Be a Bridge Person

“As I’ve interacted with internationals and with Americans throughout the years and heard their fears and frustrations about relating to one another, I have come to the conclusion that the majority of people on both “sides” of the cultural divide have goodwill towards one another.

Why is it, then, that true friendships across the cultural divide are so rare?

Most internationals come to the United States excited about the possibility of friendship with Americans, but most end up disillusioned after a few short months because they perceive that their Americans acquaintances do not respond well to their desire for friendship. This  saddens me.

Over the past few years, I have found  myself  asking the question, “How can we  bridge the divide between cultures? How can we get these dear international people connected to the American community?”

They needed a bridge of some sort. I began to realize it had to be a human bridge.

The concept of “bridge people” is not a new one, but my attempts to help immigrants began to take on new clarity and focus as I applied the concept to recruiting and equipping Americans to be involved in ministry to internationals.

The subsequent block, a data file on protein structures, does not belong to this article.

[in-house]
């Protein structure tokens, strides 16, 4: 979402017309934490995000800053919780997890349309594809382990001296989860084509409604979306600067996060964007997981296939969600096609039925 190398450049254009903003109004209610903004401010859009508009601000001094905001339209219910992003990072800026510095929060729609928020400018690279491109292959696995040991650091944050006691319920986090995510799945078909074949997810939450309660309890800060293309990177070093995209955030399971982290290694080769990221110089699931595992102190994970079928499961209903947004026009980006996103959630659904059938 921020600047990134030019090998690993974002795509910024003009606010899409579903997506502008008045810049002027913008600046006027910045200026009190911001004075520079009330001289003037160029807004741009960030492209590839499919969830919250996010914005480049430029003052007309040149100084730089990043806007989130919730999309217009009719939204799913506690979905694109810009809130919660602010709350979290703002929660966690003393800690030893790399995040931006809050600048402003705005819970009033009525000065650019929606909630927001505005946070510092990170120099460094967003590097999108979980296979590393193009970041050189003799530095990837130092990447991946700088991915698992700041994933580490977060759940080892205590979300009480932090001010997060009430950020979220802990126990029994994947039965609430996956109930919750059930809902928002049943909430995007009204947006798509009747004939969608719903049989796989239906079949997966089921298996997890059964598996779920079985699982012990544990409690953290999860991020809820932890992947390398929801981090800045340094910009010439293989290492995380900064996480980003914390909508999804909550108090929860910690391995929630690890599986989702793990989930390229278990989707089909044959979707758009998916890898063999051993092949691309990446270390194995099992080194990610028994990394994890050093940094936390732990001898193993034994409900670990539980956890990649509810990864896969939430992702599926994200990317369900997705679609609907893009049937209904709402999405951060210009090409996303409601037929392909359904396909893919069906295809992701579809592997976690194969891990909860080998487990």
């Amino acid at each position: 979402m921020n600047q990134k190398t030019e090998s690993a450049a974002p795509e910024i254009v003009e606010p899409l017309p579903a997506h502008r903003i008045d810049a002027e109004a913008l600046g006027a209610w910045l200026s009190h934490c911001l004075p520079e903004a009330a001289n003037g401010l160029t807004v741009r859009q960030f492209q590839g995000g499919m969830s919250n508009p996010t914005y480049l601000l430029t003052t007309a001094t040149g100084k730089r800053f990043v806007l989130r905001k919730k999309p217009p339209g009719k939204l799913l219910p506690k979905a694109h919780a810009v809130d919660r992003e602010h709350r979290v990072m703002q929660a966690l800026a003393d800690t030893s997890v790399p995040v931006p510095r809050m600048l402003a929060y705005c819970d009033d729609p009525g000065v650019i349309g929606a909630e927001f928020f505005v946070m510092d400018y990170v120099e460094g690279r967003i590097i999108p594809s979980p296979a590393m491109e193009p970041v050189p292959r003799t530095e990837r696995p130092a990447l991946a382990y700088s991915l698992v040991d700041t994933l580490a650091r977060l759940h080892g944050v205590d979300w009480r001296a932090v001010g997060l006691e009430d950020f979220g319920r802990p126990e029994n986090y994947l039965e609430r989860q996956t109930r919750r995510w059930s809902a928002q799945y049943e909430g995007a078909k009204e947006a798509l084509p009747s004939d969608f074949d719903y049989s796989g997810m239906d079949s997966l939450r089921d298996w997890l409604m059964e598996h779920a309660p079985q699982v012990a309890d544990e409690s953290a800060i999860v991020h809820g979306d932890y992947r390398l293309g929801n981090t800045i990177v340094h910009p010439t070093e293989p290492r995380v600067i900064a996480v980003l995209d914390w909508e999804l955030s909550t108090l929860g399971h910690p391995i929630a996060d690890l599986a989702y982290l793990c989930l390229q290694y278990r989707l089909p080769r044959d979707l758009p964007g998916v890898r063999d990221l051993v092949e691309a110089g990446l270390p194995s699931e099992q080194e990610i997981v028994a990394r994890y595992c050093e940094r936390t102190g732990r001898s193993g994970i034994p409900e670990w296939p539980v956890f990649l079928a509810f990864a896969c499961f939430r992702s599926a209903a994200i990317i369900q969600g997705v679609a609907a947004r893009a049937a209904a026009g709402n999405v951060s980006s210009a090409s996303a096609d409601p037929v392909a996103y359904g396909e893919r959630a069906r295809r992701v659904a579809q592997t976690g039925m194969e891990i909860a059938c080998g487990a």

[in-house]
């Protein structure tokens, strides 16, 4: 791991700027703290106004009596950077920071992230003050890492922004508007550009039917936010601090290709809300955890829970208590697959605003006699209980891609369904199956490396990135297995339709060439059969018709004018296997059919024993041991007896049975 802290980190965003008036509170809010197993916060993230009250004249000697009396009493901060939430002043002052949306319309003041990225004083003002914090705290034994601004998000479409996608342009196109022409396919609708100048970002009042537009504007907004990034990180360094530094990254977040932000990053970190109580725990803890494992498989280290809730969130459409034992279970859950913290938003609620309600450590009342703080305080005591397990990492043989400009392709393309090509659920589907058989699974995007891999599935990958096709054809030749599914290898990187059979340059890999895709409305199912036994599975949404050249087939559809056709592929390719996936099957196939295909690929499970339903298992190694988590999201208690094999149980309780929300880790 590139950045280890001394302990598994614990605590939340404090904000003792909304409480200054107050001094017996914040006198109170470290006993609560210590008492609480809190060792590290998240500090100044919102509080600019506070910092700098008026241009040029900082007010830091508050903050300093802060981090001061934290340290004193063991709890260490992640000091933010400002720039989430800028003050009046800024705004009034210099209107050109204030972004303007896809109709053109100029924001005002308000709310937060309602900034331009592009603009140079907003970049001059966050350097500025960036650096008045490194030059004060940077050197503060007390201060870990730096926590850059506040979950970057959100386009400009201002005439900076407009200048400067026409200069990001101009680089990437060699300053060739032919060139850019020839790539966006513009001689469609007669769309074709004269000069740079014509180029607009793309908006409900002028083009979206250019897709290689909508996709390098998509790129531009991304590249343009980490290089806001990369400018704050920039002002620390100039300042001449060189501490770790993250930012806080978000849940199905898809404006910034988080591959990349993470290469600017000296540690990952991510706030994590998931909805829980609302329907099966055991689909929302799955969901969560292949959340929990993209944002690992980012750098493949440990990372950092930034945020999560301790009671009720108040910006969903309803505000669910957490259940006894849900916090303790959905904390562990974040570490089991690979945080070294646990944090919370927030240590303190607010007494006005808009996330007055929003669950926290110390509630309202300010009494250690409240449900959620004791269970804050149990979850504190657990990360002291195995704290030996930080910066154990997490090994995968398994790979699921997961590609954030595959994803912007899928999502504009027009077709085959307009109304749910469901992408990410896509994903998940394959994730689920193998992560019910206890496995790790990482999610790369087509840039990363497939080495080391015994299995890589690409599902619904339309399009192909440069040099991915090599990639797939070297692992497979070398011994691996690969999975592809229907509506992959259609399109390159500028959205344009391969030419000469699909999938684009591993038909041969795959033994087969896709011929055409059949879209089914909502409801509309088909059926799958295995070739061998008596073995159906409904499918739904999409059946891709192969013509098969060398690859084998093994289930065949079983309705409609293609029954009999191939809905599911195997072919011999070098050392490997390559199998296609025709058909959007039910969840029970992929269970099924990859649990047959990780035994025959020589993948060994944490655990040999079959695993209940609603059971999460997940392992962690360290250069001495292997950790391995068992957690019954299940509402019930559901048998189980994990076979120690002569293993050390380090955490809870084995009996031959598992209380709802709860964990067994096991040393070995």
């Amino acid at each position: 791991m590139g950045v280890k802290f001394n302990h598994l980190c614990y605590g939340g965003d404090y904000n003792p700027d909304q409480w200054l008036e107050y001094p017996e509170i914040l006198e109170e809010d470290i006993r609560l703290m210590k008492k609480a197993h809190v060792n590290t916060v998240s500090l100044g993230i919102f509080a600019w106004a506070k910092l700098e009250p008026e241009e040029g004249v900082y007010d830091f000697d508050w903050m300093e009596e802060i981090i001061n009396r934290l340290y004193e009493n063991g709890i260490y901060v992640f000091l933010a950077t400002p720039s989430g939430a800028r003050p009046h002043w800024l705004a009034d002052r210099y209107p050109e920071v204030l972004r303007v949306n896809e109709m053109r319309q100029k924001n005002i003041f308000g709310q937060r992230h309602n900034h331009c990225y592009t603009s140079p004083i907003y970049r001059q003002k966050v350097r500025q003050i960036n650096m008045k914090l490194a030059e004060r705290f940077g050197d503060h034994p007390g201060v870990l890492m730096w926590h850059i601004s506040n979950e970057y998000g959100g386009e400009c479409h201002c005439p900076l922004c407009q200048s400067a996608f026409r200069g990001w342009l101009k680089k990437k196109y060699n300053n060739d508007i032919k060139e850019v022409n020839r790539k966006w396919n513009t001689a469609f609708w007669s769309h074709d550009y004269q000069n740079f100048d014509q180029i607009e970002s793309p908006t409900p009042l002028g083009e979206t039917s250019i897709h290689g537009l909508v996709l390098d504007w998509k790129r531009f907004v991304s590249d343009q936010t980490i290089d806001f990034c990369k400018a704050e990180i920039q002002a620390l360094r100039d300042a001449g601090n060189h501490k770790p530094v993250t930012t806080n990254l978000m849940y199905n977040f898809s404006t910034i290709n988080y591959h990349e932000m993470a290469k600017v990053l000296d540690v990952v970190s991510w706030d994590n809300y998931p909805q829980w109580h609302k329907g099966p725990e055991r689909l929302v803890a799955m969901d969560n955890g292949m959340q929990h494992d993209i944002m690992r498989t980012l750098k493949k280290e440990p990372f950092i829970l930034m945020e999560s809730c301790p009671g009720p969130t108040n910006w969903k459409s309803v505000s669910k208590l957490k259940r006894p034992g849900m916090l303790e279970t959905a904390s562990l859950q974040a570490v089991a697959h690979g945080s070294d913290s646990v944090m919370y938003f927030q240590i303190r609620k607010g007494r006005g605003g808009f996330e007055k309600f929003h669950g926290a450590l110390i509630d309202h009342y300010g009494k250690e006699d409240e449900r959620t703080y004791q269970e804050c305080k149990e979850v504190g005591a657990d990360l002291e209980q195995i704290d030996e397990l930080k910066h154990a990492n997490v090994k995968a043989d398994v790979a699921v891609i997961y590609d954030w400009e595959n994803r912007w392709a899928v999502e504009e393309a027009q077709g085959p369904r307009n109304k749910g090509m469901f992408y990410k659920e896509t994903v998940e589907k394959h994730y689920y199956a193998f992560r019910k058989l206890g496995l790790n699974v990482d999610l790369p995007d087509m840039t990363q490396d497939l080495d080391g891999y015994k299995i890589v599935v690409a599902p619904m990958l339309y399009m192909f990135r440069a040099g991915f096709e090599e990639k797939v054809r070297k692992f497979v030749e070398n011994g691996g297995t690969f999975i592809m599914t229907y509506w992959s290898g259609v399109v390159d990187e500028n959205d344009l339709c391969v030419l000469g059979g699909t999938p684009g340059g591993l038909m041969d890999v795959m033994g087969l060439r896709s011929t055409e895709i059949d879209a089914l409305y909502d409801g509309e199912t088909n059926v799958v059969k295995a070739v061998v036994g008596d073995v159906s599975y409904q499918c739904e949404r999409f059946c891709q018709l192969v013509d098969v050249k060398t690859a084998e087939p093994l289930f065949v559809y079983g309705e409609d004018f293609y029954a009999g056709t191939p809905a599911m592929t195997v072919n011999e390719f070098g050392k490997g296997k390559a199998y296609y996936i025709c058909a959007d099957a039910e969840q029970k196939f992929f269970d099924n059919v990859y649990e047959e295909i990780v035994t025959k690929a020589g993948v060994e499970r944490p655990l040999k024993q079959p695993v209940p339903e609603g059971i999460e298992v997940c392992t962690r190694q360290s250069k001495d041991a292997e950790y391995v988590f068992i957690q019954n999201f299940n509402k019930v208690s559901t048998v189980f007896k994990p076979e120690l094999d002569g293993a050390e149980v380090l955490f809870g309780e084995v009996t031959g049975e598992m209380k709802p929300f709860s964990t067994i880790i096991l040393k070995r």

People who prove themselves to be “safe” by being sincerely interested in a person from another culture and who are ready to help them in any way they can (whether with language, local knowledge, or simple friendship) become a bridge for that international to connect confidently with the wider society.

It is through relationships with safe individuals like this that immigrants become able to thrive in a new culture.

Bridge people don’t offer anything special. Just accepting hearts, listening ears, and a willingness to give everyone the benefit of the doubt and ask questions in order to understand. We need more American Christians to be bridge people.

Unfortunately, internationals are not the only ones held back by nervousness and confusion. Americans experience the same feelings. It’s really hard to approach someone new who is different from us. But there are ways to make it easier.”

~Excerpt from Ch. 4 of Loving the Stranger: Welcoming Immigrants in the Name of Jesus

That’s what I hope Loving the Stranger Blog will be–a discussion of ways to make approaching someone different easier and less intimidating! If you’d like a handy quickstart guide with ideas for meeting and getting to know new cross-cultural friends, check out my new “Practical Tips for Crosscultural Friendships” pdf!

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